The Soul of Good Live Recording

by | Jul 17, 2015 | Latest | 0 comments

There is really something about a live album. Now all bands put out live albums, and they’re not always the best— in fact it’s pretty easy to put out a bad live recording, but when it’s done right it sings. Take Sam Cooke’s seminal album Live at Harlem Square Club, there’s an album that really defined a sound for an entire generation of soul performers. You can compare it to his Live at the Copa Cabana album, a very similar set recorded on the same tour, and the sound is totally different.

Same band, same performer, many of the same songs, and this album is a total 180 from the first one. The Harlem Square album is possibly the best example of that raw, soul sound that brought the gospel tradition to a secular audience. The Copa album, a good album in its own right, still comes off like some of Cooke’s less spirited studio work; it was too clean, too produced, and the crowd way too tame. So the difference between a real landmark album and a banal studio recording is a very fine one.

Go too far towards one end of the spectrum and the album will sound like chaos, you won’t be able to hear the band and the sound of the crowd will overwhelm the performance instead of supporting it. If you go too far towards the Copa end of the spectrum, then you get something that’s too clean; essentially a studio album with none of the benefits of an actual studio. A good studio album is as much the product of the audio engineer as it is the performer. (After all, where would STAX records have been without Chips Moman?)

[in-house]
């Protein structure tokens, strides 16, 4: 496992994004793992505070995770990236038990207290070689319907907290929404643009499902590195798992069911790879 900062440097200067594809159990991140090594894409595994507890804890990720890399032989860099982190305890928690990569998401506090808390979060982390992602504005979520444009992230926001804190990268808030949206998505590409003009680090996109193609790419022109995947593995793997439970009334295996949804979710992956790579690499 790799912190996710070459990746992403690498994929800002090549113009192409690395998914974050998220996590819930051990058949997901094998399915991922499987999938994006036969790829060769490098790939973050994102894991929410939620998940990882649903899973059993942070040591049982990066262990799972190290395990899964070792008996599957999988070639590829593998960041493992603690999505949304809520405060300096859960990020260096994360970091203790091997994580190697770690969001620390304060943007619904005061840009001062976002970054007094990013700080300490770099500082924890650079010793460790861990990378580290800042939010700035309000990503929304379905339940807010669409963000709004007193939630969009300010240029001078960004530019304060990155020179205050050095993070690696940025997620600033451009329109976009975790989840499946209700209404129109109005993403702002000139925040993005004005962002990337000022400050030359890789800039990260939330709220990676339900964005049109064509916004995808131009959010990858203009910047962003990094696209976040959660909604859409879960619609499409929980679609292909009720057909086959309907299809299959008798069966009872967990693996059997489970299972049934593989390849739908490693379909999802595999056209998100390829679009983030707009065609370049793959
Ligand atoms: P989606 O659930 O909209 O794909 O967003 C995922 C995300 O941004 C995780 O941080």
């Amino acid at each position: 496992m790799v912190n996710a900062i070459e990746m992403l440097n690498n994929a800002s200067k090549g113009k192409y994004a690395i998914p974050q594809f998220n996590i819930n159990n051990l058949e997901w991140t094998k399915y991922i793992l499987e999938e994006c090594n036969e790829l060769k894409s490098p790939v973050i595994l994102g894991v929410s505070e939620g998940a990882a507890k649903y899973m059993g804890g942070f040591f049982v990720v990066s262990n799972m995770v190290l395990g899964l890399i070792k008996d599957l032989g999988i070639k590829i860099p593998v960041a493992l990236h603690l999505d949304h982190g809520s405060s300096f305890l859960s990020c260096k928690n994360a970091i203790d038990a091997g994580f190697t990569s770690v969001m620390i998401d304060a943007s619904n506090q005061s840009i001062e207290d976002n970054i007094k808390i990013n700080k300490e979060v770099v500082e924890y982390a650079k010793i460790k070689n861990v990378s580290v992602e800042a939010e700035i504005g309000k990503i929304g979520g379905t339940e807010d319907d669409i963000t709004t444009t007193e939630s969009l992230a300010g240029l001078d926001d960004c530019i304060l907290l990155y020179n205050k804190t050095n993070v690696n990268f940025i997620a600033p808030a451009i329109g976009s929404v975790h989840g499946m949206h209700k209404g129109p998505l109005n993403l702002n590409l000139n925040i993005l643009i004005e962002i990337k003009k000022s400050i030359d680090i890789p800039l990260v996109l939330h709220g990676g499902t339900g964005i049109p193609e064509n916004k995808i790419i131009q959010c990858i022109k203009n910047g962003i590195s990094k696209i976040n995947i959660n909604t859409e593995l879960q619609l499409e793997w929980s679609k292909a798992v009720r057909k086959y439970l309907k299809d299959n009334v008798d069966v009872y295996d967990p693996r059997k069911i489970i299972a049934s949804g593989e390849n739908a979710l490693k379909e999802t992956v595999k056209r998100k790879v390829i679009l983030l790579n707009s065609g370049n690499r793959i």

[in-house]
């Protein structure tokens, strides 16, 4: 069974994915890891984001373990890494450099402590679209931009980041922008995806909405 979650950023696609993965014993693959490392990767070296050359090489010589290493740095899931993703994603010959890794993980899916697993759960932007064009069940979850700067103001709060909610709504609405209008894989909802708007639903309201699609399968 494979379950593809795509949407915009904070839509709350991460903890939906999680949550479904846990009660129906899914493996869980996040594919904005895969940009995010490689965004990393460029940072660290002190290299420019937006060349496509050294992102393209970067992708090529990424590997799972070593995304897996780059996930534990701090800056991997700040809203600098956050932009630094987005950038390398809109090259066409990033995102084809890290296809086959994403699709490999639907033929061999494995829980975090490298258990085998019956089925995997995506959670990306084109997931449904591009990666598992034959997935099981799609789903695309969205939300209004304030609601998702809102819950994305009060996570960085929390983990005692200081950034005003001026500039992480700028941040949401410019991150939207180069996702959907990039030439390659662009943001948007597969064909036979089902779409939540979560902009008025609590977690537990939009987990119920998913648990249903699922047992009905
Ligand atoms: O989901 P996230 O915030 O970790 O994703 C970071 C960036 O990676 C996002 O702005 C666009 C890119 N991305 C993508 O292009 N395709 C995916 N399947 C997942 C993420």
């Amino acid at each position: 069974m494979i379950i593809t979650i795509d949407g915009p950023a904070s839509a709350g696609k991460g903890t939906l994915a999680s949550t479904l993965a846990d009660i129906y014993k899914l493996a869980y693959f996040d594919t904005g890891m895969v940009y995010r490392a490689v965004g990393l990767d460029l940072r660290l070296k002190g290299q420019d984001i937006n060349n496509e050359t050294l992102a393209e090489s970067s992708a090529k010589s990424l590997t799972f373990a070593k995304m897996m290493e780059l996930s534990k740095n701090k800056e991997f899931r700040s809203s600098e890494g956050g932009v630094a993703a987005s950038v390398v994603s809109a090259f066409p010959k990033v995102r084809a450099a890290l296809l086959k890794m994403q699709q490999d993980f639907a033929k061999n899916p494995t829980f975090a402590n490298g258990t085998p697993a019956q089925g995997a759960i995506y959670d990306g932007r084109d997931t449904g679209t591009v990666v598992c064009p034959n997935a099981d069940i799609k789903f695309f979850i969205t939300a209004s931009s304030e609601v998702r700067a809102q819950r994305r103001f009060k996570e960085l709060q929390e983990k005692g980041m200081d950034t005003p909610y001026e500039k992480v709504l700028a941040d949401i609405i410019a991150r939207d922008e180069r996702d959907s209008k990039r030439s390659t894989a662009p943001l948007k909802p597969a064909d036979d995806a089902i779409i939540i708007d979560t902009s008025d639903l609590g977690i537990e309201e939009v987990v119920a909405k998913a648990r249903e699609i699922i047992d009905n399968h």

Any performer worth their salt needs equally salty producers; you need a sound company who knows the venues and the crowd, whether you’re in New York City or Miami, FL. Because making a good live recording, one that can really capture the sound, and more importantly, the energy, of a live performance is not just a work of art, but a work of artisanship. You need the skills, the heart, and the chops to pull it off in a way that brings the listener in to the crowd.

And, at the end of the day, the live recording has to bring something to the table that standing in the audience doesn’t, a certain focus— a kind of narrative that is at once broad and intimate. At their best, live albums are like a special concert created just for whoever’s listening.

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